“You know, Justin.  This is not really crosstalk.”

“Why not?”

“Because in classic crosstalk neither or both of the parties know what they are doing.  With Mantan Moreland and Ben Carter doing their “incomplete sentences,” it’s hard to tell if both are psychic or just supposed to be dumb.”

“Mantan Moreland?  Are you telling me there was really an actor named Mantan?  What bigots gave him that name?”

“I believe it was his parents.  You obviously have never watched a Charlie Chan movie.  Anyway, I seem to have made you my straight man.  Sorry, it was really unintentional.”

“Is this what they call stichomythia?”

“Not at all.  Stichomythia is, strictly speaking, dramatic dialogue in verse, with each party taking a line…”

“Gosh, I bet you know everything.  And what you don’t know, Katie does—or Doctor Ross.”

“Careful, your Guido is showing.”

“My what?” 

  “Your friend Caruana.  A classic case of class envy.”

Wright looked distinctly uncomfortable but carefully made up his grisly Rotarian smile.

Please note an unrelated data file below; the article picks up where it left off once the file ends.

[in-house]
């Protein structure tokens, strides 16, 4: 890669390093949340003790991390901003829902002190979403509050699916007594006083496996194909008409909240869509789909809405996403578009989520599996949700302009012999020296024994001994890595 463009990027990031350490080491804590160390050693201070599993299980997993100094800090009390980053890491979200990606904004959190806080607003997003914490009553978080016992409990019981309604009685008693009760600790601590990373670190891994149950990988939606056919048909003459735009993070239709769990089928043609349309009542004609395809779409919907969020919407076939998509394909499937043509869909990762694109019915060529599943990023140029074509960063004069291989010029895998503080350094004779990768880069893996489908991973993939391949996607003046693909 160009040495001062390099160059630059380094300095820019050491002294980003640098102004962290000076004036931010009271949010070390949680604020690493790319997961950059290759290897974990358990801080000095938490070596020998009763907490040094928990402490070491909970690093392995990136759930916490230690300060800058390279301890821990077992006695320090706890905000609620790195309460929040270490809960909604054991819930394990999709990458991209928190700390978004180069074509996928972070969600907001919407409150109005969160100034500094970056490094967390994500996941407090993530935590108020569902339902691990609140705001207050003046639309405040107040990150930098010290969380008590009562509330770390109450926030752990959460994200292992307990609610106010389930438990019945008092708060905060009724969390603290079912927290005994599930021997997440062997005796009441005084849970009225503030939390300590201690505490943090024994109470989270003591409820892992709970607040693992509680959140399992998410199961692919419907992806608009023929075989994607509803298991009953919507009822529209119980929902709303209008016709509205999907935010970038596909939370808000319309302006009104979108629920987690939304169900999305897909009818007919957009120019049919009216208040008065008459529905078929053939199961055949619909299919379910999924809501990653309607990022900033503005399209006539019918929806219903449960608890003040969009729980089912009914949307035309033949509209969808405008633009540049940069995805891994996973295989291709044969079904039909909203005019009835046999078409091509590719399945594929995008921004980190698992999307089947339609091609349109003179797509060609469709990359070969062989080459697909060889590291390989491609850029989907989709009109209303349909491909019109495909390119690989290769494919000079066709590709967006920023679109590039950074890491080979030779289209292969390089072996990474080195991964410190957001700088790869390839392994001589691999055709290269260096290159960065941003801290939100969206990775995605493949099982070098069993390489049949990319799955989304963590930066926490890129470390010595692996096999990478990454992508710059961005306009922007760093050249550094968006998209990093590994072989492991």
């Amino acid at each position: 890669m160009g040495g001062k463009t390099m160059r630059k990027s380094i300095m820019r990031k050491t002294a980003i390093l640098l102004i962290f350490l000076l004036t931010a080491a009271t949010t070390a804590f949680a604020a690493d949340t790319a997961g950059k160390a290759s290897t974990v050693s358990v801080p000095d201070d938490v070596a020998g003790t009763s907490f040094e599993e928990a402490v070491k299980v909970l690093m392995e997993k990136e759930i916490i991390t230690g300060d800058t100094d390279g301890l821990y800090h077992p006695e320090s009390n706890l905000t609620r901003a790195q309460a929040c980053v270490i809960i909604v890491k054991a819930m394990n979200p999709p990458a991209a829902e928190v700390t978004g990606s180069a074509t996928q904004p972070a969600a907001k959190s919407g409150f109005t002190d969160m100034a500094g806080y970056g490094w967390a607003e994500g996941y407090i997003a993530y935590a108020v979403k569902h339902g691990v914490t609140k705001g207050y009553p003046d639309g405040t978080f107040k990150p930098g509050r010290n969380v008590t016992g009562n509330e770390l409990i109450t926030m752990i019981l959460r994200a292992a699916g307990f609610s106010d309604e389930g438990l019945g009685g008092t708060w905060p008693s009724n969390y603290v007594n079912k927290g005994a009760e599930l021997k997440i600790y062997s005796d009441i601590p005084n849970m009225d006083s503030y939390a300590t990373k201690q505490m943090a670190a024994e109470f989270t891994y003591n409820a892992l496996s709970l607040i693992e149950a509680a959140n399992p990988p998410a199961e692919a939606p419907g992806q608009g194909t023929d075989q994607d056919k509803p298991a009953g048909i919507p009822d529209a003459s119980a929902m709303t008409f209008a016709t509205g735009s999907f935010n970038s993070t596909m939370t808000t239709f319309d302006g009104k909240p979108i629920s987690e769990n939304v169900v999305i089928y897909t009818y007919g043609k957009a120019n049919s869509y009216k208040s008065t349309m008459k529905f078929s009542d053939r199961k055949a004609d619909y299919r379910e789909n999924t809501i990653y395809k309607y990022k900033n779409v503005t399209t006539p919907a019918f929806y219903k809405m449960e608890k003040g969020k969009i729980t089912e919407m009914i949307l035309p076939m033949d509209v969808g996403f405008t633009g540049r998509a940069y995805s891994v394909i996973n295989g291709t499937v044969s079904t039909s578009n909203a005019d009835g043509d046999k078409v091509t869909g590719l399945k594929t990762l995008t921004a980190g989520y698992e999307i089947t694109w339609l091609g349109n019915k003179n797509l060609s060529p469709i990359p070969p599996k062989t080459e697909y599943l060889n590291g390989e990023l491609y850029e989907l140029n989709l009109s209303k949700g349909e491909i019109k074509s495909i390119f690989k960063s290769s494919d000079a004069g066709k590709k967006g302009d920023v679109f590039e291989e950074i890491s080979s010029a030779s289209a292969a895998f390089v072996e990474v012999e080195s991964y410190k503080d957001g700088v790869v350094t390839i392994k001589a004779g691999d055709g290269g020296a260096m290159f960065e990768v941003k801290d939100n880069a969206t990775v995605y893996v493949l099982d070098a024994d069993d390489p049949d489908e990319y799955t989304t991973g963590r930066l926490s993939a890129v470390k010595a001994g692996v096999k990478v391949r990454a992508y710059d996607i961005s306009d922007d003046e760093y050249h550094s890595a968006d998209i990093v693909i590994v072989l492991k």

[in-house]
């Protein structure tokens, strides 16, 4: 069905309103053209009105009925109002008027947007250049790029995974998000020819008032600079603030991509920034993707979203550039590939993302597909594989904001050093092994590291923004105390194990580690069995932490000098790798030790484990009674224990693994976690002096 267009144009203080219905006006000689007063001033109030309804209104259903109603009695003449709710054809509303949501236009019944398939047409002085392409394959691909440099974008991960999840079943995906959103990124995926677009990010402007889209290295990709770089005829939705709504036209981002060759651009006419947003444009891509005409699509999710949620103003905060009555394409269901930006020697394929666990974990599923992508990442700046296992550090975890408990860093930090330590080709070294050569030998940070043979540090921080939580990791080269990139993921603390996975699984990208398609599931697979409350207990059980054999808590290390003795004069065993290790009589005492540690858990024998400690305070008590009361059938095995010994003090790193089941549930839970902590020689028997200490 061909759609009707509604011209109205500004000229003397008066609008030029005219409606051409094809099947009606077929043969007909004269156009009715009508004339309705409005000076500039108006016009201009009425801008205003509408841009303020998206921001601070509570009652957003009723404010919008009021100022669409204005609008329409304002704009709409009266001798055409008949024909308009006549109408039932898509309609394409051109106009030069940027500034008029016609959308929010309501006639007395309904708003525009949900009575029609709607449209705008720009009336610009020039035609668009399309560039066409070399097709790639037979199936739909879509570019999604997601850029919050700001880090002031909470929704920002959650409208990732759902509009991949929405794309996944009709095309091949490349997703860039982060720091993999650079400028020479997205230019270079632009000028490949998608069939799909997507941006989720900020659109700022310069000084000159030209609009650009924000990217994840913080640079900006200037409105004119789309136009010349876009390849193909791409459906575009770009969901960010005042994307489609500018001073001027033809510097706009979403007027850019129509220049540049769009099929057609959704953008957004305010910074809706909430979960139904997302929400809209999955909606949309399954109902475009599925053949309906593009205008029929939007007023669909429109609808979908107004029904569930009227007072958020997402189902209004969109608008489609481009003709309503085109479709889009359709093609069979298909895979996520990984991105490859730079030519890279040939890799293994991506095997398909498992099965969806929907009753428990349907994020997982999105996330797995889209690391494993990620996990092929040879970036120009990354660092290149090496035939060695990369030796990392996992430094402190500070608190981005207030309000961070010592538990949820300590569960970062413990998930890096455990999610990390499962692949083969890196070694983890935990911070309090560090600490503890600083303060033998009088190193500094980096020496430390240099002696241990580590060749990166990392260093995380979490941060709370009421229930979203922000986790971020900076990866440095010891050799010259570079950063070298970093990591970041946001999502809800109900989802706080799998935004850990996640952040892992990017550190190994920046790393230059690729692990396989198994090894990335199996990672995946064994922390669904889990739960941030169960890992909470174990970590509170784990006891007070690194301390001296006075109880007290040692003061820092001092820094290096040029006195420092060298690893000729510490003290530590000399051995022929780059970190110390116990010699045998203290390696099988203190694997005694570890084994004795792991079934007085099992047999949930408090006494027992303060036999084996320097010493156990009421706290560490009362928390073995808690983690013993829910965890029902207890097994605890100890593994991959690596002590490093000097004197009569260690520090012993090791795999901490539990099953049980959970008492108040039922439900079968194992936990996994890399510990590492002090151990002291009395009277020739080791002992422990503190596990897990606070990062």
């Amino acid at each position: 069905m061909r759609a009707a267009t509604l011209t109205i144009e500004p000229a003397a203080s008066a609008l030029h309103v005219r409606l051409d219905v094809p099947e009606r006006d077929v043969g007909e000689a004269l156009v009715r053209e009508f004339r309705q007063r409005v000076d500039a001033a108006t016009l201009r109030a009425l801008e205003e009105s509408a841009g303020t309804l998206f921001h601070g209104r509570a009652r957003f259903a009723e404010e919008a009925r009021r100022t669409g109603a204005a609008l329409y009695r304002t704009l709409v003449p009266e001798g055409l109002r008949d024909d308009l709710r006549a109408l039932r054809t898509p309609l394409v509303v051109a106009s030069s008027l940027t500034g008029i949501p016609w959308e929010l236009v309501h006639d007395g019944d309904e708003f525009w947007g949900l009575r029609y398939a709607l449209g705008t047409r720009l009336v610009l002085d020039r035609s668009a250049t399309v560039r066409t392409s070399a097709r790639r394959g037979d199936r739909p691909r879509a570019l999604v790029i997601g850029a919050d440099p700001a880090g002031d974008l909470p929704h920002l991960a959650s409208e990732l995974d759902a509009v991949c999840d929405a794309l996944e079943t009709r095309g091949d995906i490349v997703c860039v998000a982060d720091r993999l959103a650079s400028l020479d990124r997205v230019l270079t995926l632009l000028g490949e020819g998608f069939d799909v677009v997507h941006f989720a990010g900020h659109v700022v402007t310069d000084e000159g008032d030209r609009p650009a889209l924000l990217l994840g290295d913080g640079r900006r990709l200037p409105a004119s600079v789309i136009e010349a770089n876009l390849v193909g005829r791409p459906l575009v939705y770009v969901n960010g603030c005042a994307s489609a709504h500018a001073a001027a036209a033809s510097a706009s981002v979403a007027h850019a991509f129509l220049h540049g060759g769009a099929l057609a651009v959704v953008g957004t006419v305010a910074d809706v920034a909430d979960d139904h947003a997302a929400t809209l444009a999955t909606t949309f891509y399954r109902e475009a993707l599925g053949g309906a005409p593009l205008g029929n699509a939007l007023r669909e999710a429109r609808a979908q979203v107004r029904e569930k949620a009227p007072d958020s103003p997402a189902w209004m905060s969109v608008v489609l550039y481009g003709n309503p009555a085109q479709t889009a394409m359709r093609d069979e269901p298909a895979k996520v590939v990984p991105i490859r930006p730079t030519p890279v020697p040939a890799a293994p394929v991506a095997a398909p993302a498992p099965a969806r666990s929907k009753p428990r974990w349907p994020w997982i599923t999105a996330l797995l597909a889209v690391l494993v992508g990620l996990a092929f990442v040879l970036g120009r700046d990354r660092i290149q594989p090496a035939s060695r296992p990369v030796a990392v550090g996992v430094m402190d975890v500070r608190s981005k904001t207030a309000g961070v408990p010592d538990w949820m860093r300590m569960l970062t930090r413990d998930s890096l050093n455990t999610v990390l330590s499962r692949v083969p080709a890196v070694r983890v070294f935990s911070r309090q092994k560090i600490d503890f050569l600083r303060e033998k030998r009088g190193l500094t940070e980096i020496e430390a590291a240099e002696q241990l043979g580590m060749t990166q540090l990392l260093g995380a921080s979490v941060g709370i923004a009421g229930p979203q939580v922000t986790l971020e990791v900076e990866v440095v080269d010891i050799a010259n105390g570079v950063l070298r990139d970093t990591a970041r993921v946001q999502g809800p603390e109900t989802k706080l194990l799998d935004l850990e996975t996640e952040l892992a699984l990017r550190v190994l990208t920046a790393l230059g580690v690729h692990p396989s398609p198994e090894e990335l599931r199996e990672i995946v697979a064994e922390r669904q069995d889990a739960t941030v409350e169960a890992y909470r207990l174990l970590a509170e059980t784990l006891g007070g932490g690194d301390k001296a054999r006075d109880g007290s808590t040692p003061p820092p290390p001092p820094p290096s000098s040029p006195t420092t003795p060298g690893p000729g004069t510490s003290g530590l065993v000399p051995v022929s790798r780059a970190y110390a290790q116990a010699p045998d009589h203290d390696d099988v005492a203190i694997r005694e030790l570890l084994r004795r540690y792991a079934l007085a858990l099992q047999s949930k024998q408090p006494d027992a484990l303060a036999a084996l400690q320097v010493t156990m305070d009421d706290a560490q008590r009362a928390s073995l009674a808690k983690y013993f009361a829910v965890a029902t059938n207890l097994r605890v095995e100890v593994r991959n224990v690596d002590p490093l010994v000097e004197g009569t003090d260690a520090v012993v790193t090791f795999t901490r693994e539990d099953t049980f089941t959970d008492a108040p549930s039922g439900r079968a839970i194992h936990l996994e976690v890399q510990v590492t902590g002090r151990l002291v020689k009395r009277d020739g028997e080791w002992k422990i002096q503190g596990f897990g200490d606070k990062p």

“You’re a very funny guy.  I like that.  A sense of humor is important, I always say.  (Were had Smith heard that?). I hardly know the lieutenant, but in my job I never know when we’ll need help with a break-in or a rogue employee.  It doesn’t hurt to have allies on the force.”

“Just watch out these allies don’t turn into masters.  As Chandler says of cops, ‘No one yet has invented a way of saying good bye to them.”

“You’re full of pointless erudition, aren’t you, Anterus? Actually, I’m envious, really.  You and Katie and Ross.  While I was trudging through business school getting B’s and A minuses, you were boning up for cocktail parties, conversation with the glitterati about highbrow writers like this guy Chandler.  Honestly, it enhances your value around here.  But I know someone who knows more than you and Ross and Katie all put together.  What, you’re not interested?  Scared of the competition?”

“Can’t you hear my knees knocking?  Aren’t you going to tell me who this mysterious genius is?”